Break­ing it down

How spec­tral syn­the­sis works

Computer Music - - Make Music Now / Spectral Synthesis -

So what ex­actly is spec­tral syn­the­sis, and how does it work? Well, we men­tioned spec­troscopy on the pre­ced­ing page, and it rep­re­sents the sim­plest way to de­scribe the tech­niques we’ll be ex­plor­ing in our tu­to­ri­als. The most fa­mil­iar form of spec­troscopy will be fa­mil­iar to any­one who has ever shone a light through a prism or, for that mat­ter, any­one who’s ever seen the cover of Pink Floyd’s The Dark Side Of The Moon!

As any school kid knows, a prism breaks up in­com­ing light sources and splits out a rain­bow of coloured light. In­deed, a rain­bow is na­ture’s own spec­tro­graphic dis­play, with at­mo­spheric mois­ture act­ing as a prism. It takes in the light of the sun and sep­a­rates it ac­cord­ing to the length of the waves that make up that light. Wave­lengths are also re­ferred to as ‘fre­quen­cies’.

Sounds can sim­i­larly be bro­ken down into their con­stituent fre­quen­cies by us­ing one of two tech­niques: band-pass fil­ters or Fast Fourier Trans­form (FFT).

The for­mer is what drives the most fa­mil­iar in­car­na­tion of spec­tral syn­the­sis: the vocoder. Here, a com­plex in­com­ing sig­nal (the mod­u­la­tor – say, a voice) is plumbed through mul­ti­ple band-pass fil­ters, each al­low­ing a spe­cific fre­quency – or range of fre­quen­cies – to pass through. The am­pli­tude of the sig­nals pro­duced at the out­put of each fil­ter is used to drive the am­pli­tude of the car­rier sig­nal – usu­ally a synth tone.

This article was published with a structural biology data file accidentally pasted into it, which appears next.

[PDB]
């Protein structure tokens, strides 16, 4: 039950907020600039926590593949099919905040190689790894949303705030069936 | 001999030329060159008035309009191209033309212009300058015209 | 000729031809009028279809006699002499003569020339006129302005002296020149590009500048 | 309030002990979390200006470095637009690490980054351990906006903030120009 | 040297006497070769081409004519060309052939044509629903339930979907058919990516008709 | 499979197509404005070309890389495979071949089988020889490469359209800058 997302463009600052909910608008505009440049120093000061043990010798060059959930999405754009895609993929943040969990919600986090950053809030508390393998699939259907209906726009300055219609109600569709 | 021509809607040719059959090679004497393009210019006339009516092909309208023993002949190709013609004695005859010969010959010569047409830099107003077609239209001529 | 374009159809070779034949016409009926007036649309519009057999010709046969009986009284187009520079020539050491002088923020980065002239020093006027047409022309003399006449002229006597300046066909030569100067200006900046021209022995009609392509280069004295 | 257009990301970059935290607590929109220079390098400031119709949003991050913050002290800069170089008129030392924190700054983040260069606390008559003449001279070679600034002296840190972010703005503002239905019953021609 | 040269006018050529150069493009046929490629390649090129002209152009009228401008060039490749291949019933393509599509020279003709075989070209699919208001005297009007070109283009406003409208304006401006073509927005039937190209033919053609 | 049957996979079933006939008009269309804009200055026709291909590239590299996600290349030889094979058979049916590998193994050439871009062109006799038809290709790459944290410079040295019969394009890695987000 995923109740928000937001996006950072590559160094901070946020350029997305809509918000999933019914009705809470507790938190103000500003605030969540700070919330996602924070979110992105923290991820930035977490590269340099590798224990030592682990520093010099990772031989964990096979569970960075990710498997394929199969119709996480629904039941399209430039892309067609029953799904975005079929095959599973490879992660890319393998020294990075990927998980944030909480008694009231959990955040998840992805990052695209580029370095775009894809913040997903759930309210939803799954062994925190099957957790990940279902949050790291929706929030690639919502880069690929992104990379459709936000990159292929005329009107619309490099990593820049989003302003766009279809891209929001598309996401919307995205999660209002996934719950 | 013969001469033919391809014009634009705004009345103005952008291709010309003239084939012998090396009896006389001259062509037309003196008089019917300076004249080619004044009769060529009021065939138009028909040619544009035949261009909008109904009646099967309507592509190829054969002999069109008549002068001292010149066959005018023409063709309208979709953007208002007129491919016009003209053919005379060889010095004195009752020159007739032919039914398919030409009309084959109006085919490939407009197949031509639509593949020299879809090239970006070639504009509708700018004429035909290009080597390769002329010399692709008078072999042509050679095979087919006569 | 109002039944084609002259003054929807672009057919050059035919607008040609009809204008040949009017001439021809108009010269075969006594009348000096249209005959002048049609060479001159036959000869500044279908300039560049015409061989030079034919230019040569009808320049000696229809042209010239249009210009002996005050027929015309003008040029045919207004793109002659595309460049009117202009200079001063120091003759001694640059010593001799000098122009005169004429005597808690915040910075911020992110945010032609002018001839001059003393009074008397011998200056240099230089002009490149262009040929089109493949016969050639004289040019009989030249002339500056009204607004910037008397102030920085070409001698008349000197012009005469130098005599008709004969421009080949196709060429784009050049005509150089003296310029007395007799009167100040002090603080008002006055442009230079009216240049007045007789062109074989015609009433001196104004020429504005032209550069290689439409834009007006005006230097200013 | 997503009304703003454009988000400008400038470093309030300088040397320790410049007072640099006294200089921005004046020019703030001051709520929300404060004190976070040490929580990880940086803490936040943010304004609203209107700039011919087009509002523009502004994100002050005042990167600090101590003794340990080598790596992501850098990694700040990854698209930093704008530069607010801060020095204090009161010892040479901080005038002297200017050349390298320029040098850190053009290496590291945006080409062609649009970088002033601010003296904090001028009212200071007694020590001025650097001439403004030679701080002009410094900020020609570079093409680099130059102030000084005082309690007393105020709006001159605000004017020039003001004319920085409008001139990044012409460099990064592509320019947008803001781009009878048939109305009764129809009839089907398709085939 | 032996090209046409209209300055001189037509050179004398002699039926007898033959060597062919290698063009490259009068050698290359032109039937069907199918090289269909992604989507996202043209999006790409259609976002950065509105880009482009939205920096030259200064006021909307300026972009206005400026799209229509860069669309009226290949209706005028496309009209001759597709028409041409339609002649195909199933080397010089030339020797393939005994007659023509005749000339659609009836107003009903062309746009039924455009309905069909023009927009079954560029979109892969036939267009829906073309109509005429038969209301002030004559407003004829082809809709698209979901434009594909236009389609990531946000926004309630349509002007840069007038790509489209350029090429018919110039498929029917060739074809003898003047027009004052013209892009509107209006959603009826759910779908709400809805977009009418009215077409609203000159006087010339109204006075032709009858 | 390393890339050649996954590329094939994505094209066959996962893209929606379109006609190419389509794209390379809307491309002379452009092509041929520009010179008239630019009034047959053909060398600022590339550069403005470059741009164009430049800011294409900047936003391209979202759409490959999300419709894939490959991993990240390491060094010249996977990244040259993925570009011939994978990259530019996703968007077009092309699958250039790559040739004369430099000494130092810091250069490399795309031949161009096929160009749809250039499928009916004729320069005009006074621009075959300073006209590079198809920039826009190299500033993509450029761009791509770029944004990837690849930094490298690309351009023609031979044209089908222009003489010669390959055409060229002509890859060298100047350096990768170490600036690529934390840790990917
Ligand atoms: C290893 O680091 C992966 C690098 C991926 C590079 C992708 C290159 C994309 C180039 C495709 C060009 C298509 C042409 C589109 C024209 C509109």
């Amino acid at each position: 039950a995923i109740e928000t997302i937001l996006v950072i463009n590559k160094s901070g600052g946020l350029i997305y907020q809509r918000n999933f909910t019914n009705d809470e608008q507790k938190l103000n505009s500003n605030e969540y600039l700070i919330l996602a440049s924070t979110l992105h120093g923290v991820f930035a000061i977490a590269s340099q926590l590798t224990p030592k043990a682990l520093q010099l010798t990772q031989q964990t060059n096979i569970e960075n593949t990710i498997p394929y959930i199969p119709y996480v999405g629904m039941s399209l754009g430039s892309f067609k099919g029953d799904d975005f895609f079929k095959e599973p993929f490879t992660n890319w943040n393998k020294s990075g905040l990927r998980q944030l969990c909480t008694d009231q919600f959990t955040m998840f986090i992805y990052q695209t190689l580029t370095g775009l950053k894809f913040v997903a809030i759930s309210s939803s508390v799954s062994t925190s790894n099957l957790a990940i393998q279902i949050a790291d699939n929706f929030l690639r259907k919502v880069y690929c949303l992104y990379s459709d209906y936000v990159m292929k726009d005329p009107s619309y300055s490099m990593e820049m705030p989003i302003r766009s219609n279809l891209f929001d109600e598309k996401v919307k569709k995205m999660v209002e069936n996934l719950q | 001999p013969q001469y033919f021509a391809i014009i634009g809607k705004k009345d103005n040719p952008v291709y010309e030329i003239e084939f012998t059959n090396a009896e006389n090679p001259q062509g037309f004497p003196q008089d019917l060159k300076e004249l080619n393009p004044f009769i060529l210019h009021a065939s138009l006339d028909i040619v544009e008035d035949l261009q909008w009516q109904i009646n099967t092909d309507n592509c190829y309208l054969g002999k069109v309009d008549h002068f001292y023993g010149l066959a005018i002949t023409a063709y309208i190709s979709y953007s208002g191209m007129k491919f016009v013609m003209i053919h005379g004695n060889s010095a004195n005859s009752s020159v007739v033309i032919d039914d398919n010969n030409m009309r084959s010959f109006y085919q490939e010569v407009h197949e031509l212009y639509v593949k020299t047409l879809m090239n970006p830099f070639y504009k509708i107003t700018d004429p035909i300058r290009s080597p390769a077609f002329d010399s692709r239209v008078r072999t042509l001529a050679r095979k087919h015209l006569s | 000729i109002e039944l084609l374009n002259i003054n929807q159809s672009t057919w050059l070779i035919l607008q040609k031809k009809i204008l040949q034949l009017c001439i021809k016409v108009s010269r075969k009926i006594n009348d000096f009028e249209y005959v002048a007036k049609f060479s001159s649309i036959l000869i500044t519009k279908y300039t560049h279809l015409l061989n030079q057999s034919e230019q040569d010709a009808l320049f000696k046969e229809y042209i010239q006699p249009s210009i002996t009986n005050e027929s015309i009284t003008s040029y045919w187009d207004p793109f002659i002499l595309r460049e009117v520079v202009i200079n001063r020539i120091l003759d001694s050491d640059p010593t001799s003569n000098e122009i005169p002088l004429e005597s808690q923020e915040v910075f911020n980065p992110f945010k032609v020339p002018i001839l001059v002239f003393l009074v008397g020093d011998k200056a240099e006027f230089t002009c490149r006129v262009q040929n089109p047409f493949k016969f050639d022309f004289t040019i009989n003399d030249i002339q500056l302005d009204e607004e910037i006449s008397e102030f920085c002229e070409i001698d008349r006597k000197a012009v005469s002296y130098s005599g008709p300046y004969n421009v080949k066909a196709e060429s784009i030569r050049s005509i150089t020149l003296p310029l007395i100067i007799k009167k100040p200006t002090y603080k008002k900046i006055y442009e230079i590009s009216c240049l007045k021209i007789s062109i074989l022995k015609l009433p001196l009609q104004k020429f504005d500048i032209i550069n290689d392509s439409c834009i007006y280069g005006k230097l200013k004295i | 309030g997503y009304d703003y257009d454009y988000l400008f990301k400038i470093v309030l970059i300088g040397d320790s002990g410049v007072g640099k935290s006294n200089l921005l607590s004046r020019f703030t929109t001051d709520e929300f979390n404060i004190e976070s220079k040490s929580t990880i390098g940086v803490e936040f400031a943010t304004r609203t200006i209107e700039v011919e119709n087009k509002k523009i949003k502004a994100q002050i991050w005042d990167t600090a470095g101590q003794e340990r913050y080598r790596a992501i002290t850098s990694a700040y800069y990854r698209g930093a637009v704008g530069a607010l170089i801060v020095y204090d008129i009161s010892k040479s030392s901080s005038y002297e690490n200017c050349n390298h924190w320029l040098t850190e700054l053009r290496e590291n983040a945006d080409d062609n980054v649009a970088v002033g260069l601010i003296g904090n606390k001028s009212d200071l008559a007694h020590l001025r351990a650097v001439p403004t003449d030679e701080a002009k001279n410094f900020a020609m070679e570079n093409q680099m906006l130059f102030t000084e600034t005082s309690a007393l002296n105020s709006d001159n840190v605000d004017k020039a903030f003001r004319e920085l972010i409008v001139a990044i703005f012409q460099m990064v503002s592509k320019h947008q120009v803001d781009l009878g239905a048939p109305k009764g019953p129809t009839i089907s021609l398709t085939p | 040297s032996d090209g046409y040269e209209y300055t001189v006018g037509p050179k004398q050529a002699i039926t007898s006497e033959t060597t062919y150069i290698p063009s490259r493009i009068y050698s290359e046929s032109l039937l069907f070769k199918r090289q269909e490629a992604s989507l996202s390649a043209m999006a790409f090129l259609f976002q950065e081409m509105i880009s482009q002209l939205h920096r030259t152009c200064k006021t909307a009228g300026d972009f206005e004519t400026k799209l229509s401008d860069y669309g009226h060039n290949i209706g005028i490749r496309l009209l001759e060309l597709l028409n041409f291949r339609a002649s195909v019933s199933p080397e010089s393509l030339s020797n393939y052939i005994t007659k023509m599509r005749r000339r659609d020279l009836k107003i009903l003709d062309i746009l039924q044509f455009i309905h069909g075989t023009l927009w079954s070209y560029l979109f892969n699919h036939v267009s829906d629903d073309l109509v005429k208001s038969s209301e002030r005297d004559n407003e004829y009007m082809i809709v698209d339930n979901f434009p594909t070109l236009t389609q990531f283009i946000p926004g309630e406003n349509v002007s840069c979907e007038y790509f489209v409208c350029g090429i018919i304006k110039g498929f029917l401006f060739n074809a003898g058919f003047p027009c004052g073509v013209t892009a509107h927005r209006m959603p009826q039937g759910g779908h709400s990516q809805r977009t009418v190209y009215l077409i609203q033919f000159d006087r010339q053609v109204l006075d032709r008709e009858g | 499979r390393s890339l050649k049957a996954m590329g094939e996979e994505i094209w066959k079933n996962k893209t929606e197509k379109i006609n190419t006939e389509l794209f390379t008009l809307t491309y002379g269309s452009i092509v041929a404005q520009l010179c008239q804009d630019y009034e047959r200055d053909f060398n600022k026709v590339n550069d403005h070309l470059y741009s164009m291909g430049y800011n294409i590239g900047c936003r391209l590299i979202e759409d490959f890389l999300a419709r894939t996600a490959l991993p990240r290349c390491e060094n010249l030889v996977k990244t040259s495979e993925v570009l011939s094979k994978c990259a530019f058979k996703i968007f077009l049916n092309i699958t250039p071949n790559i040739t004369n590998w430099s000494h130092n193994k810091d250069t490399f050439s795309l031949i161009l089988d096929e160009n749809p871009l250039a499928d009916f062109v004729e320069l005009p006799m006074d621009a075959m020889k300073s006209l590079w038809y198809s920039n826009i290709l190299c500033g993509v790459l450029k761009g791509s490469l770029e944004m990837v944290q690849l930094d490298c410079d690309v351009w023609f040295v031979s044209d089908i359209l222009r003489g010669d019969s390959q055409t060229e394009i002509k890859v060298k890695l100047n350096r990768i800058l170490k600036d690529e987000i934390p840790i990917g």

The con­cept be­hind Fast Fourier Trans­form is a lit­tle bit more dif­fi­cult to un­der­stand. It’s based on the idea that any sound may be bro­ken down into a col­lec­tion of in­di­vid­ual sine waves, each with its own am­pli­tude and phase. There are a num­ber of al­go­rithms that can be em­ployed, but the im­por­tant thing for you to re­mem­ber is that we are left with a visual rep­re­sen­ta­tion of that sound as it oc­curs over time. This will be our spec­tro­gram.

The re­sult­ing spec­tro­gram may take any one of a num­ber of forms, but it will al­ways tell us what fre­quen­cies are in play, how loud they are, and when they oc­cur in time. Com­monly, the ver­ti­cal axis of the image will rep­re­sent the fre­quency, while the hor­i­zon­tal axis will in­di­cate the pas­sage of time. The am­pli­tude of the fre­quen­cies in play is rep­re­sented by the colour dis­played and/or its in­ten­sity.

Analysing the spec­trum of a sound al­lows for a deeper un­der­stand­ing – and deeper tweak­ing – of your au­dio

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